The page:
At this time, CVC’s Pulmonary Hypertension and Narcolepsy funds are fully allocated and we are not able to accept applications. Please be aware funds may reopen. Click here to check fund statuses.
We have a 9-year-old daughter, Zoe, who up until September of 2012 had always been healthy, active and full of energy. At last year’s first soccer practice, Zoe was having trouble keeping up. Her face was red, her eyes and mouth were a pasty white; you could see her struggling to take a full breath.
Because, I am a home health nurse, I took her vitals and recognized right away that her blood pressure was elevated, oxygen levels were low 90’s and high 80’s, pulse was rapid, etc. During this whole episode, she was talking and wanting to eat. Her vitals soon resumed to normal.
We took her to our local doctor who told us her heart sounds were not normal and that an appointment need to be made with a pediatric cardiologist as soon as possible. Zoe continued to have mild episodes as described above, so we decided to take her to a pediatrician who was unable to find anything wrong. The next week, Zoe’s oxygen level dropped to the 80’s at school, so we took her to the pediatric group again.
There we saw a nurse who was immediately alarmed and called in the doctor that was working late sick call. They listened. When we left that night, the doctor told us what she believed the Zoe’s diagnosis would be: Idiopathic Pulmonary Hypertension.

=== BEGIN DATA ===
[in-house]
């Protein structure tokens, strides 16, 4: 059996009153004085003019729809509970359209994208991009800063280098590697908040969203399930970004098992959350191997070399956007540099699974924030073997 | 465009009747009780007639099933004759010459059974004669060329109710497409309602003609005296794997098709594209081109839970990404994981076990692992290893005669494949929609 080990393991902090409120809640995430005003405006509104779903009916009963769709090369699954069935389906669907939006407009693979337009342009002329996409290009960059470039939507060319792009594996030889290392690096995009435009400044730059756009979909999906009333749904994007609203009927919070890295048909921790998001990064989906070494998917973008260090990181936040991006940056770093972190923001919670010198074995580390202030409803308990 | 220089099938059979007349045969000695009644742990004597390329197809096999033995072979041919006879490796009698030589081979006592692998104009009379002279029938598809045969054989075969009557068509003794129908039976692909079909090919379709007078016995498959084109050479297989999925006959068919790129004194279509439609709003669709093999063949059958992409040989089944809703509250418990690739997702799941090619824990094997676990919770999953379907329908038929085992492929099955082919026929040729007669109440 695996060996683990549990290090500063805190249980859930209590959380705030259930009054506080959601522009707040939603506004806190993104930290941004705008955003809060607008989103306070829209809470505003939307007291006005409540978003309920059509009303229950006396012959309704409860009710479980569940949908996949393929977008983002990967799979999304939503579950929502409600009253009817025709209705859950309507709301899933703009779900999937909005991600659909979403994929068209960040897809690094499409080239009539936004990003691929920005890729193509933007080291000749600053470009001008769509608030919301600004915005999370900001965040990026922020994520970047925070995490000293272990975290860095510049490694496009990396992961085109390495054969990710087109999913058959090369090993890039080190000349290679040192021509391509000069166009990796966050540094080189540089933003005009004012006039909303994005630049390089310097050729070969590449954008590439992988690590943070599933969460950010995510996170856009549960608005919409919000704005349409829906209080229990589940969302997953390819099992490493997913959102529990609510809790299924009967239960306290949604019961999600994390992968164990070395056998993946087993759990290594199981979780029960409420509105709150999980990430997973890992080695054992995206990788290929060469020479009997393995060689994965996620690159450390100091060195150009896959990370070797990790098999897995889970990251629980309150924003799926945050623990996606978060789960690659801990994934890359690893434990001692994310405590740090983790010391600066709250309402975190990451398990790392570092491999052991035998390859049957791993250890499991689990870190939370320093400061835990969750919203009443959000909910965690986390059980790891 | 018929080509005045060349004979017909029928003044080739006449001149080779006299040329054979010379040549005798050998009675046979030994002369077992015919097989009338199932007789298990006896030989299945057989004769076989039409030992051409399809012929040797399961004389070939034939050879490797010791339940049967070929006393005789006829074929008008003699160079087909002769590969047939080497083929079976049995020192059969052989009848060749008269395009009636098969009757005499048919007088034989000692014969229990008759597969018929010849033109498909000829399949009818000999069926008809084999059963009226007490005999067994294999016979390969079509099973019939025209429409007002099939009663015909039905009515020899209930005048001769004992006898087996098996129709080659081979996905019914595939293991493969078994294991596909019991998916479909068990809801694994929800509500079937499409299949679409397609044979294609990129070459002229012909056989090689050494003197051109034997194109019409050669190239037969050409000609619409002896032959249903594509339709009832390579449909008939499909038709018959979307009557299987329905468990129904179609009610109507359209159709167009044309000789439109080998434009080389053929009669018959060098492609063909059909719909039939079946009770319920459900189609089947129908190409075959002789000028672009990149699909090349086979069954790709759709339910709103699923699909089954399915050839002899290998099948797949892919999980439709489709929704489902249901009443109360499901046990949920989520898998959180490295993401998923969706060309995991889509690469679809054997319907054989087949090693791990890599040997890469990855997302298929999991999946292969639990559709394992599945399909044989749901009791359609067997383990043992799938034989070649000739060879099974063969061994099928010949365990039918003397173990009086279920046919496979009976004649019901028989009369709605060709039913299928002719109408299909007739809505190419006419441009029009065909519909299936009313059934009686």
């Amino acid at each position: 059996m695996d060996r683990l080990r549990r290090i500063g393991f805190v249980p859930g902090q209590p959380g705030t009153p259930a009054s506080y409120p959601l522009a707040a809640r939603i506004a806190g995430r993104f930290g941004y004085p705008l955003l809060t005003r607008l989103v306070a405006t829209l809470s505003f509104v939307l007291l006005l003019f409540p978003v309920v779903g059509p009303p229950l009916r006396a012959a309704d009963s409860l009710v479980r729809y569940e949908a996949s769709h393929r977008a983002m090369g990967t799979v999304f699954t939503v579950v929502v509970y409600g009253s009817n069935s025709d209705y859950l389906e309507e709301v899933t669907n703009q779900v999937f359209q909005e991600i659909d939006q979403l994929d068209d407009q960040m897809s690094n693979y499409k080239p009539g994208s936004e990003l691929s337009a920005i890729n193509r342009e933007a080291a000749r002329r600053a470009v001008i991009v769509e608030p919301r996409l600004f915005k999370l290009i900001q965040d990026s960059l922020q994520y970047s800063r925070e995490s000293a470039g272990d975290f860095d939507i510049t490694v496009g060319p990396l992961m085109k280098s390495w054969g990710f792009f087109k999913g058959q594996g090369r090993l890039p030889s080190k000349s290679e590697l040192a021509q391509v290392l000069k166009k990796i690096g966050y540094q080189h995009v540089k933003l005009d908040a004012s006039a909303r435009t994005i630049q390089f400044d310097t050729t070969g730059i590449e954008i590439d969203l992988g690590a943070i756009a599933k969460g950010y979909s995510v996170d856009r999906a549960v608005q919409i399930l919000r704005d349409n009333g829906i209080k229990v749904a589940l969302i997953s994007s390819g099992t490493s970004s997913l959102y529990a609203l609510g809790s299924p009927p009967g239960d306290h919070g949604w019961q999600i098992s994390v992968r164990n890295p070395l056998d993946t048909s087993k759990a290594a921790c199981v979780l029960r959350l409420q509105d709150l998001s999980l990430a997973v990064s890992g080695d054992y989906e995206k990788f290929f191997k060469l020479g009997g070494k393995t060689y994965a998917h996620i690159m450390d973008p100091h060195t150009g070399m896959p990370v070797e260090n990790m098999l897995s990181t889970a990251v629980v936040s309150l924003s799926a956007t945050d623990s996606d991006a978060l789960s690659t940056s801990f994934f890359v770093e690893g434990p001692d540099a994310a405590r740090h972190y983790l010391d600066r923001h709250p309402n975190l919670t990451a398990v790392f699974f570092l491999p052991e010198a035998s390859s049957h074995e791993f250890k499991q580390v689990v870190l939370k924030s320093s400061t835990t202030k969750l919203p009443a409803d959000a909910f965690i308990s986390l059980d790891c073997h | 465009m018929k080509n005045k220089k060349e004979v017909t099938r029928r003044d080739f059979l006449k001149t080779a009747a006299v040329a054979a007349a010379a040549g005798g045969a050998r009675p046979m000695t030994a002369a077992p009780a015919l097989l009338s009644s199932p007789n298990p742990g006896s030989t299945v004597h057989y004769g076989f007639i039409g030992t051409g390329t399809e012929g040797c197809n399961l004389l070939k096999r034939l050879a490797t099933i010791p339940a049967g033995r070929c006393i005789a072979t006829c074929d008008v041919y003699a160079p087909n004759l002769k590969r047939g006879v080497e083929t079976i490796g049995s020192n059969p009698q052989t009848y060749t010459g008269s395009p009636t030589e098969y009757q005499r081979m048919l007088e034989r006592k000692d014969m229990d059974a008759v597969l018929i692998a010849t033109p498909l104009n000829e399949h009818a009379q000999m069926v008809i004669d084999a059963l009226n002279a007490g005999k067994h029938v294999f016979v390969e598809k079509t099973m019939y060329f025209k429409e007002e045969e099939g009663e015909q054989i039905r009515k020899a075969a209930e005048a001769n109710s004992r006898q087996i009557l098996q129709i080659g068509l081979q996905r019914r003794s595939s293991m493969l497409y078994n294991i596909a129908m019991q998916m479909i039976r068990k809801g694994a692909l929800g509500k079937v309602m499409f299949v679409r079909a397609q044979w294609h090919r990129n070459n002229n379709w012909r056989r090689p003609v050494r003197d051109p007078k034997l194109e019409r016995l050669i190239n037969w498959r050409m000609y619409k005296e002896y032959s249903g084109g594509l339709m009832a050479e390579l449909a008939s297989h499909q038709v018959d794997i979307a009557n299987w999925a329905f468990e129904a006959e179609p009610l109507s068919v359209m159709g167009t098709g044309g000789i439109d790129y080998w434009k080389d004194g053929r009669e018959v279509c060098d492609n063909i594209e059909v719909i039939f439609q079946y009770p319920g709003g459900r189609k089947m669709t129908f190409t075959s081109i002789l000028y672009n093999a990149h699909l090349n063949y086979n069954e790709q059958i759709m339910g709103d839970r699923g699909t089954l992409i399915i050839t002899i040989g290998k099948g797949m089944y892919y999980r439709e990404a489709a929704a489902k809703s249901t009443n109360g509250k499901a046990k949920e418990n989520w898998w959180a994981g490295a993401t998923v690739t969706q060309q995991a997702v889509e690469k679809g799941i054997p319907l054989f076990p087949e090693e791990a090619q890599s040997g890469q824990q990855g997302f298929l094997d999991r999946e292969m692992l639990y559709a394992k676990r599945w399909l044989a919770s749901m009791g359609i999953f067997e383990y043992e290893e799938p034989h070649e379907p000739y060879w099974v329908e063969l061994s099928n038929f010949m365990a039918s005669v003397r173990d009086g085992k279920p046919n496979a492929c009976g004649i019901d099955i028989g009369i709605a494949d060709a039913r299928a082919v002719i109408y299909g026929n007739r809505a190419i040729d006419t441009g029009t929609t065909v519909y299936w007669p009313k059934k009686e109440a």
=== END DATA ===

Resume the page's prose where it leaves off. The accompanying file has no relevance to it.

Two days later, we were at Arkansas Children’s Hospital, where Zoe was prescribed medication to help combat her illness. Day’s later, it was suggested to us that we contact Caring Voice Coalition to see if they would help alleviate some of the financial burden of the medication.
My husband and I have talked about miracles and just truly believe CVC’s assistance was our Christmas miracle. We know in some ways that we have been fortunate – years were not wasted getting a diagnosis for this horrible disease, as it is for so many. We were put in the right place at the right time to see doctors and nurses who truly listened to what we were saying happened to Zoe at times, even though they could not see it happen in the office setting. They, like CVC took the time to care enough to listen and find a way to help.
“Thank you” is not enough to describe what we feel and think, but please know we will never forget or fail to see the significance of CVC’s gift.
Did you enjoy this story? Email us your comments and questions and let's keep the conversation going. We encourage you to engage with us and other readers by following us on Facebook, Twitter, Instagram and Pinterest. Every person's journey is unique, and every perspective is valuable to us.